Startup to melt icicles and heat oil depots

Vitex developed a flexible heating element that prevents icicles from accumulating on building roofs, heats sidewalks, greenhouses as well as pipelines and reservoirs for oil companies. Transneft and several other companies already expressed their interest in cooperating with Vitex, the company director Stanislav Loboda told Invest Foresight.

The heating element (film) consists of polymer materials, one of which serves as a conductor thanks to carbon. Polymers are responsible for the device’s flexibility and self-regulation while carbon is the best material for electric heating with a 99% efficiency factor for heat generation. This type of heater can operate at temperatures ranging from -50 to 100˚C. One of possible applications is to heat an oil pipe to 60˚C required for proper transfer of bitumen. There are clients who need bitumen and mazut at over 90˚C but Vitex had to decline their orders because the device may melt.

The heating film can be controlled automatically based on thermometer readings which allows saving electric energy. For example, on a rooftop an electric heater will turn off as it goes over 5˚C. The heating film may be switched off locally to provide heat only to the areas where it is really necessary. For example, a horizontal reservoir with oil products only needs to be heated up on the bottom. The film can also be bent – for example, on steps. A single piece of film can cover all the steps and can be bent four times between every two steps.

Electric resistance heaters are currently common in the external and industrial heating market. Designed as a cable or as panels, their downside is that they provide uncontrollable heating without temperature restrictions and have a low efficiency factor. The major producer of heating cables is Raychem (US). Vitex is currently patenting its invention, including in Scandinavia, Great Britain and other countries. In 2017, Vitex heating film was included in Moscow’s registry of innovative products.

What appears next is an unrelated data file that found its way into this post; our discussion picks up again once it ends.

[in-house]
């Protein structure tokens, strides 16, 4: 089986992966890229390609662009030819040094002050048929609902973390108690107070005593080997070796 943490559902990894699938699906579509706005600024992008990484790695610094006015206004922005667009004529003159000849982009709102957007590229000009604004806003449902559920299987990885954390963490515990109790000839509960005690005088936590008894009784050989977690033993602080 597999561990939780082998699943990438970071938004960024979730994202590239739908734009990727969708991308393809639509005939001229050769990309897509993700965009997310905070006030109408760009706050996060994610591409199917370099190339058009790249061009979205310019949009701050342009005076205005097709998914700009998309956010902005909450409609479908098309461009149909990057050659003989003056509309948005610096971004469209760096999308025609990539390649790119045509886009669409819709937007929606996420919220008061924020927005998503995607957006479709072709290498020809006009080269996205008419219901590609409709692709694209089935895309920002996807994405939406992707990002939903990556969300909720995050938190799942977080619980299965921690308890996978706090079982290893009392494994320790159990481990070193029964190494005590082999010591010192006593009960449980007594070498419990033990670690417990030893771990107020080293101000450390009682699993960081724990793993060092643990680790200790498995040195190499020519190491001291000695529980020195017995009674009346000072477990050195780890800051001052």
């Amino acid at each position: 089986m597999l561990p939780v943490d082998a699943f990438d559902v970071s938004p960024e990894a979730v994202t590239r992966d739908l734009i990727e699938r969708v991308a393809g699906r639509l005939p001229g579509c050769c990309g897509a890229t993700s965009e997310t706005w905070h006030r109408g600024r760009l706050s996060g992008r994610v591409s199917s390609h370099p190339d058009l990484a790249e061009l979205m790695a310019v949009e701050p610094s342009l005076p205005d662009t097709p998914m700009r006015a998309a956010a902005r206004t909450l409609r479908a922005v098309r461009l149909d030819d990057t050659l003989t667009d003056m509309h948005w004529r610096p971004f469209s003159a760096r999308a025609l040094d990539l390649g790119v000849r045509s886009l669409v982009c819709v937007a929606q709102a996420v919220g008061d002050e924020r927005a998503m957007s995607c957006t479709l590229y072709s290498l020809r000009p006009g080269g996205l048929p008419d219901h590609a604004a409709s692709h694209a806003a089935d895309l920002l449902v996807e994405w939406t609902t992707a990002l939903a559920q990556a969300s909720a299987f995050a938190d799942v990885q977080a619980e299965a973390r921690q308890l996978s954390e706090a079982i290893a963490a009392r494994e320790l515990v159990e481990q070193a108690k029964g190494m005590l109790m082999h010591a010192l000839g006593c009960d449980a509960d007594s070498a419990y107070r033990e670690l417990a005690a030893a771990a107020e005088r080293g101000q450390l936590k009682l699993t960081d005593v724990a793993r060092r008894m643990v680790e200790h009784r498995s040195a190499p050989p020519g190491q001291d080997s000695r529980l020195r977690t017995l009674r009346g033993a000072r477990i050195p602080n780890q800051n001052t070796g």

“The idea itself came to us five years ago. Initially, we simply wanted to prevent roofs from accumulating icicles. Existing solutions were not efficient enough,” says Stanislav Loboda.

So far the company’s best-selling product has been the anti-icing system for preventing the formation of icicles on building roofs. In November 2018, a heating element was installed on a building roof in St. Petersburg on the slope 200 m in length after a snowfall and amid freezing temperatures. The roof heating is switched on at temperatures between -5°C and 5°C to fully remove snow and meltwater and prevent icicle formation. Switching on the heating element at lower temperatures is of no use as it cannot melt all the snow and there is a risk of new icicles forming. The aim is not to melt the snow but to facilitate natural melting process. The power consumption for the building is about 5MW during a season, or 40W-80W per linear meter. This is less expensive than removing icicles manually, with a linear meter of heating film costing at least RUR 800 ($12.6). The company is providing service to dozens of Moscow office buildings. So far, there is no competitive product similar to the flexible heating element produced by Vitex.

Vitex founders have invested RUR 9 mio ($ 142,140) in the company. The project  payback period is about 2-2.5 years under the cautiously optimistic scenario. The end of last year saw the start of sales, with the company earning RUR 1 mio. This year, Vitex expects to earn at least RUR 10 mio.

The company does not intend to limit its sales solely to the housing and utility sector; large customers operating in the oil and gas sector are equally promising. Transneft Research Institute specialists are interested in seeing how the film will work on vertical oil storage tanks. The problem is that oil freezes in winter and it cannot be pumped out and delivered to customers. In addition, a lot of snow accumulates on the tank, which creates too much pressure on the container. Existing defrosters are not a solution to the problem, while the electrical heating system can solve it: for instance, at the freezing temperatures of Yakutia the film will heat the tank to 5°C-10°C. The institute plans to launch this pilot project in 2020, Invest Foresight learned from an institute representative at the Startup Village conference. Vitex founders hope that a deal with Transneft will allow the company to gain new customers in the oil and gas industry.

Another large oil and gas company needs the electrical heating system for pipeline transportation of viscous oil. It is difficult to maintain fluidity of bitumen oil and mazut in the pipeline at the temperature of -40°C and deliver them to customers. Today, the solution to this problem is heating by steam, which is pumped into adjacent pipeline heat registers.

By Natalia Kuznetsova

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